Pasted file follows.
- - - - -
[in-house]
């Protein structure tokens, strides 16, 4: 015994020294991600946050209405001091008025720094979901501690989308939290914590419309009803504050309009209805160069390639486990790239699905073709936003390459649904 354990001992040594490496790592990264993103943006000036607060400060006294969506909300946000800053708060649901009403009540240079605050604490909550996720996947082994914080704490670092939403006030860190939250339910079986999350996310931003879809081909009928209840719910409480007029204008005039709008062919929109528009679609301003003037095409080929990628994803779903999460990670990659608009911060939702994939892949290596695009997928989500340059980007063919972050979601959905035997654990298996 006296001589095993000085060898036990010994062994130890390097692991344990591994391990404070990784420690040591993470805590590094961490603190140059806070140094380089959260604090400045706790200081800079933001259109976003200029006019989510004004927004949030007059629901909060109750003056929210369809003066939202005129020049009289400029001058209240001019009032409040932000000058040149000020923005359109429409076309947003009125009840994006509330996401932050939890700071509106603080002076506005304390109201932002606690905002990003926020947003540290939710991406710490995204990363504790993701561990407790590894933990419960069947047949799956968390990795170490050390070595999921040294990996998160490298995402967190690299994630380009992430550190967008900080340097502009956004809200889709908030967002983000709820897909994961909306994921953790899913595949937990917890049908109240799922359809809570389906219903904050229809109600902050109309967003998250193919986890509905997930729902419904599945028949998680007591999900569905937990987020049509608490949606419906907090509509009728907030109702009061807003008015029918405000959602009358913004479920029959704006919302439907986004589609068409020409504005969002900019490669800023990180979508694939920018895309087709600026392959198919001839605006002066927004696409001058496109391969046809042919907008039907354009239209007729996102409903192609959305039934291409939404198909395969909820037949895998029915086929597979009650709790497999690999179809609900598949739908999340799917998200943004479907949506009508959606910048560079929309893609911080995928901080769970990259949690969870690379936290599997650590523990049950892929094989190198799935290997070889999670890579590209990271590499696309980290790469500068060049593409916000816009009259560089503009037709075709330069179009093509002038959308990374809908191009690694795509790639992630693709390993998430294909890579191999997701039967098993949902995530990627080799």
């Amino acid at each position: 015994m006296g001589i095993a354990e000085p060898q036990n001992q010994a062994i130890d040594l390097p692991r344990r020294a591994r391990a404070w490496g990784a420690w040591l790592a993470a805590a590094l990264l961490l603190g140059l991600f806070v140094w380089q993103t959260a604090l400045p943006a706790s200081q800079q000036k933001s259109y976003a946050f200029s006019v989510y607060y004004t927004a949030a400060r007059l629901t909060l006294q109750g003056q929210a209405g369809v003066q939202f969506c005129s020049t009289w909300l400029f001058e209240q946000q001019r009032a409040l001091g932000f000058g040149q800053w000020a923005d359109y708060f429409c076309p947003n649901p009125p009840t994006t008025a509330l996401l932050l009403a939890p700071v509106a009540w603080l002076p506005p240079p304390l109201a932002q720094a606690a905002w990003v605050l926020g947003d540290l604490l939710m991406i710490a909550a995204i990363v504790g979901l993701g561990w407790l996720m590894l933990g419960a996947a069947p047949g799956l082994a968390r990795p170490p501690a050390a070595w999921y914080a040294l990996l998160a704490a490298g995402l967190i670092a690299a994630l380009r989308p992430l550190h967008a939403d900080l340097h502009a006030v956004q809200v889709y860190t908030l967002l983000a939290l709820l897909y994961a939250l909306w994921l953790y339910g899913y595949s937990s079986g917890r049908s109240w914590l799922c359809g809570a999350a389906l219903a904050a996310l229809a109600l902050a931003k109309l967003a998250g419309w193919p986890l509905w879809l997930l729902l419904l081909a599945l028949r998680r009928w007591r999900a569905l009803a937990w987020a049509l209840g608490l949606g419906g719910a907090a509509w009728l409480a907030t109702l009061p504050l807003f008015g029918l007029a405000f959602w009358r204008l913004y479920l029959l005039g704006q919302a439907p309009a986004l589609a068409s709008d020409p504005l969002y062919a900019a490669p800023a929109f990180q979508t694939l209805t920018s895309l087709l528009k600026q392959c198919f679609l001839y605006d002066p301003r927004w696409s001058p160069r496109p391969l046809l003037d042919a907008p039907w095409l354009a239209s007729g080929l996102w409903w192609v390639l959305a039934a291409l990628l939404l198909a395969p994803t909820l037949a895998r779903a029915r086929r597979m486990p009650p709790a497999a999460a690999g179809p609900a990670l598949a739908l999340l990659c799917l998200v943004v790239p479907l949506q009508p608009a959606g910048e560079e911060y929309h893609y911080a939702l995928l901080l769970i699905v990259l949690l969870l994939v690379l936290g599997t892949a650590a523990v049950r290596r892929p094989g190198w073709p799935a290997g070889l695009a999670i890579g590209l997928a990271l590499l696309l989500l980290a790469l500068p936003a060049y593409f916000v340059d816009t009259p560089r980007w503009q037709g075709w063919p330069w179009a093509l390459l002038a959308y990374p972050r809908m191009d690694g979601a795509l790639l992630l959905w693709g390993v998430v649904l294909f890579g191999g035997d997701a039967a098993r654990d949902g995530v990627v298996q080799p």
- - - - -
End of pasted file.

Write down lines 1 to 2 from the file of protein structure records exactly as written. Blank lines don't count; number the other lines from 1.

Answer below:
[in-house]
């Protein structure tokens, strides 16, 4: 015994020294991600946050209405001091008025720094979901501690989308939290914590419309009803504050309009209805160069390639486990790239699905073709936003390459649904 354990001992040594490496790592990264993103943006000036607060400060006294969506909300946000800053708060649901009403009540240079605050604490909550996720996947082994914080704490670092939403006030860190939250339910079986999350996310931003879809081909009928209840719910409480007029204008005039709008062919929109528009679609301003003037095409080929990628994803779903999460990670990659608009911060939702994939892949290596695009997928989500340059980007063919972050979601959905035997654990298996 006296001589095993000085060898036990010994062994130890390097692991344990591994391990404070990784420690040591993470805590590094961490603190140059806070140094380089959260604090400045706790200081800079933001259109976003200029006019989510004004927004949030007059629901909060109750003056929210369809003066939202005129020049009289400029001058209240001019009032409040932000000058040149000020923005359109429409076309947003009125009840994006509330996401932050939890700071509106603080002076506005304390109201932002606690905002990003926020947003540290939710991406710490995204990363504790993701561990407790590894933990419960069947047949799956968390990795170490050390070595999921040294990996998160490298995402967190690299994630380009992430550190967008900080340097502009956004809200889709908030967002983000709820897909994961909306994921953790899913595949937990917890049908109240799922359809809570389906219903904050229809109600902050109309967003998250193919986890509905997930729902419904599945028949998680007591999900569905937990987020049509608490949606419906907090509509009728907030109702009061807003008015029918405000959602009358913004479920029959704006919302439907986004589609068409020409504005969002900019490669800023990180979508694939920018895309087709600026392959198919001839605006002066927004696409001058496109391969046809042919907008039907354009239209007729996102409903192609959305039934291409939404198909395969909820037949895998029915086929597979009650709790497999690999179809609900598949739908999340799917998200943004479907949506009508959606910048560079929309893609911080995928901080769970990259949690969870690379936290599997650590523990049950892929094989190198799935290997070889999670890579590209990271590499696309980290790469500068060049593409916000816009009259560089503009037709075709330069179009093509002038959308990374809908191009690694795509790639992630693709390993998430294909890579191999997701039967098993949902995530990627080799």